Driving While Intoxicated (DWI)


Ok, so you've been arrested for DWI. Now what? A DWI arrest can create lots of problems. There's not only criminal consequences that come with a DWI arrest, you can also lose your driver's license. That means your liberty and your freedom to drive are on the line.

If you don't handle a DWI properly, you might end up with a license suspension that will keep you off the road for up to 2 years. That's where a qualified DWI attorney can step in and keep you on the road. 


Under Texas law, driving while intoxicated by drugs or alcohol is a criminal offense that can have extremely serious legal consequences. Authorities are actively looking for people who violate the law, and many drivers are surprised to learn that they can be accused of driving while intoxicated (DWI) even after only a few drinks. In some cases, drivers may be arrested for a DWI even if their blood alcohol concentration (BAC) is below the limit that the law defines as “intoxicated.”
Fortunately, there are often a number of ways in which an experienced DWI defense lawyer can help reduce the consequences you may be facing if you are accused of drunk driving. In some cases, an attorney may even be able to have the case against you dismissed or dropped by the state.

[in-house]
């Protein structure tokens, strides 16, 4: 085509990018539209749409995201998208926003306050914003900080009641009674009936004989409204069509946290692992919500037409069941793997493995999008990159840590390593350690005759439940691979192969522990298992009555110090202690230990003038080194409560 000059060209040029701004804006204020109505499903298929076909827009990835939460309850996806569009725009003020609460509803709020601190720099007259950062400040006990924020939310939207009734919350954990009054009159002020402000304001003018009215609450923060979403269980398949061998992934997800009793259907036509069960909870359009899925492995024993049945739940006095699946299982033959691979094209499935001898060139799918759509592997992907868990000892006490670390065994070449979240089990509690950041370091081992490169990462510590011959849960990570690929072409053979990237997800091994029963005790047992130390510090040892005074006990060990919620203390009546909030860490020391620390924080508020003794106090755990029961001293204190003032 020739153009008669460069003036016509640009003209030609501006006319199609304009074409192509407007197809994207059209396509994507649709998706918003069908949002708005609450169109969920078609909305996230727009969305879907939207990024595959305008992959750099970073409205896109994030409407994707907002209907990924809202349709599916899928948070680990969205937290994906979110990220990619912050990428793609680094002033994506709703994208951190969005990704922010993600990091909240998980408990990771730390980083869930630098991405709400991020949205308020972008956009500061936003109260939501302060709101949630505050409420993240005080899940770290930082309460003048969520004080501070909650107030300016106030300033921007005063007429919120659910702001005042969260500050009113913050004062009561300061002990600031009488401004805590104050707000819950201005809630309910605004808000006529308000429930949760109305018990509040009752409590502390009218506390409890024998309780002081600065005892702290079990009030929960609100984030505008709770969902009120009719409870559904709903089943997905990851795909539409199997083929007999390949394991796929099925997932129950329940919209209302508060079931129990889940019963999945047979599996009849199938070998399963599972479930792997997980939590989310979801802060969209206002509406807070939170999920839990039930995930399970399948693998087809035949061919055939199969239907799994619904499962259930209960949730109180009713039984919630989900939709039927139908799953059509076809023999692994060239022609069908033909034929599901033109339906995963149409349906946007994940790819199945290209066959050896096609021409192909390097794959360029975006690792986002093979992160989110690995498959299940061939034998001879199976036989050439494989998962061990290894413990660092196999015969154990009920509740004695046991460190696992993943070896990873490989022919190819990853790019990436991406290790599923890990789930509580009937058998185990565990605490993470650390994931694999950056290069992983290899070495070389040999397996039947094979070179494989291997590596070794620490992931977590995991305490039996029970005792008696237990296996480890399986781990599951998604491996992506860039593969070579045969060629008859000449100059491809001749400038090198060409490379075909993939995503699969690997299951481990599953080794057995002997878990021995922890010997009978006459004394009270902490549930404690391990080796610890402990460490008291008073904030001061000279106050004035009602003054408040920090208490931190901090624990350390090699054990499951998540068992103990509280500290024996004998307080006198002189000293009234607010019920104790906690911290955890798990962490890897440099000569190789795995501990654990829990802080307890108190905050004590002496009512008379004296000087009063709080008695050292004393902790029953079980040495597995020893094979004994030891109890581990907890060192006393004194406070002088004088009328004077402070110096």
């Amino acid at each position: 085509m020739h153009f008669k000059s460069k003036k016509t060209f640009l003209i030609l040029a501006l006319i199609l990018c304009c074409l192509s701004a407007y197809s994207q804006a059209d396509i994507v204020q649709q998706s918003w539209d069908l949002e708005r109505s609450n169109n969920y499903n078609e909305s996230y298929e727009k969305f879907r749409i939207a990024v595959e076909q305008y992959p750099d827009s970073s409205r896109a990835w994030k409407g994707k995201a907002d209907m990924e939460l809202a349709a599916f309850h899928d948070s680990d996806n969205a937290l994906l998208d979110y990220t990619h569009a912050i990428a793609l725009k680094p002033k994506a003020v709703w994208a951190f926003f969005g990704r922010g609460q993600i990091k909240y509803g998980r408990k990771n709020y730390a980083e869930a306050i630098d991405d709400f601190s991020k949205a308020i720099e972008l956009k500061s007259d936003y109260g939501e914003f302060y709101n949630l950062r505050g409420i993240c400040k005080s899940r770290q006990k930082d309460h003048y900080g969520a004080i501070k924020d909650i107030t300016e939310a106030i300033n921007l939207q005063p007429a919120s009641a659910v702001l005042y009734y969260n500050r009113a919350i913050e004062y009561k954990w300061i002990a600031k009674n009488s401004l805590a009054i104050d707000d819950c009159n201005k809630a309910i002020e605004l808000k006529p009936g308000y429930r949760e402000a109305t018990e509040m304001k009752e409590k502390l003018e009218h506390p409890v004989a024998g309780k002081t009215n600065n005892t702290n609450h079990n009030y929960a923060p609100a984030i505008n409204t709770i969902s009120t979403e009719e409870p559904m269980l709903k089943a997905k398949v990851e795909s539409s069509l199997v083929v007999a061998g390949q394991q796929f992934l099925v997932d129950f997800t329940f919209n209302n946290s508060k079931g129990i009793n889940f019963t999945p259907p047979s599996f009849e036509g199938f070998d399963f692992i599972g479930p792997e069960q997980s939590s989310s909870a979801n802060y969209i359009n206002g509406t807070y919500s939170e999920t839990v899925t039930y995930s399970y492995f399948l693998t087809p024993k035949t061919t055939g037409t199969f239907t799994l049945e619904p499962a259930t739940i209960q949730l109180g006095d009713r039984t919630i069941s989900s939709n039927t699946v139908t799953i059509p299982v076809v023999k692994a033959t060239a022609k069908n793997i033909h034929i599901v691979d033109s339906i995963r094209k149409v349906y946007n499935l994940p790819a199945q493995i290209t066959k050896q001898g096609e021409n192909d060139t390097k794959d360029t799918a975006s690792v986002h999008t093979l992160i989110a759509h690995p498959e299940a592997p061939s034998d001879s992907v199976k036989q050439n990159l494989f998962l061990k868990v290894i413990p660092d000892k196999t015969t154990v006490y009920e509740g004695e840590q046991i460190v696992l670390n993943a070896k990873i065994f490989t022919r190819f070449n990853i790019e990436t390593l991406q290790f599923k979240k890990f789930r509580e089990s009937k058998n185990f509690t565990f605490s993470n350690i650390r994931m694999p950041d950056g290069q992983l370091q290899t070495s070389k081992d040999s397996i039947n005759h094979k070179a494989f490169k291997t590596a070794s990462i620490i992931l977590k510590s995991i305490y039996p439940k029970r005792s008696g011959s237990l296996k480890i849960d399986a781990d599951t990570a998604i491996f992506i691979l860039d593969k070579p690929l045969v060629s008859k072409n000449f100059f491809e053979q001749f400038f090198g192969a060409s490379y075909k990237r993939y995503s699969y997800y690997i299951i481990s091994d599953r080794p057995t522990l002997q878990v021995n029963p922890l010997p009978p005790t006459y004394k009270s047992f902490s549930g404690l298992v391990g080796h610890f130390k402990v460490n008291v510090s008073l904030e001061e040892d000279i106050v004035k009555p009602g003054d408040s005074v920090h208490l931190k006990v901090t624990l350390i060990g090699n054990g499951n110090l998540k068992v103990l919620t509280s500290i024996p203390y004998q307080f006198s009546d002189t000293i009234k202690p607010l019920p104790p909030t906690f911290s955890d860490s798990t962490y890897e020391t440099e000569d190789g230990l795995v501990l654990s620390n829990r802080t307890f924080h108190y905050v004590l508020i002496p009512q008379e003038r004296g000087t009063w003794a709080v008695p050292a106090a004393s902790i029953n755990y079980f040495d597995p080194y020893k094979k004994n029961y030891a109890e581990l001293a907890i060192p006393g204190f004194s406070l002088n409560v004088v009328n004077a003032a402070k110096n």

While drunk or drugged driving is illegal across the United States, each state has specific laws defining the offense and its associated legal penalties. In Texas, the general drunk driving law is found in Texas Penal Code Title 10, Chapter 49. The statute defines the term “intoxicated” in two distinct ways:
● Not having the normal use of your mental and physical faculties due to the consumption of drugs or alcohol; and/or
● Having a BAC of .08 percent or more.
For certain classes of drivers, the BAC limit is lower. For example, drivers who are under 21 years of age are prohibited from driving with any detectable amount of alcohol in their system, and commercial drivers are subject to a .04 percent legal limit.
When investigating a driver suspected of driving while intoxicated by drugs or alcohol, law enforcement officers can use a variety of methods to gather evidence of intoxication and impairment. Objective measures of a person’s blood, breath, or urine can be used to determine a driver’s BAC. It is important to note, however, that a BAC above the legal limit is not necessary to legally accuse someone of DWI in Texas; instead, probable cause indicating that you are intoxicated is enough for an officer to arrest you.
Among the kinds of observations an officer can consider in determining whether a driver is intoxicated include observations about the driver’s appearance and behavior, the presence or odor of alcohol, and the driver’s performance on a variety of field sobriety tests.

Overview of DWI Penalties
Conviction Offense Level Maximum Fine Jail Range License Suspension
1st DWI and BWI Class B Misdemeanor Up to $2,000 72 hours to 180 days 90 to 365 days
2nd DWI and BWI Class A Misdemeanor Up to $4,000 30 to 365 days 180 days to 2 years
3rd DWI and BWI 3rd Degree Felony Up to $10,000 2 to 10 years in Texas Department of Criminal Justice (TDCJ) 180 days to 2 years
Intoxication Assault 3rd Degree Felony Up to $10,000 2 to 10 years in Texas Department of Criminal Justice (TDCJ) 180 days to 2 years

Carlo D'Angelo Criminal DWI / DUI Defense Attorney /Lawyer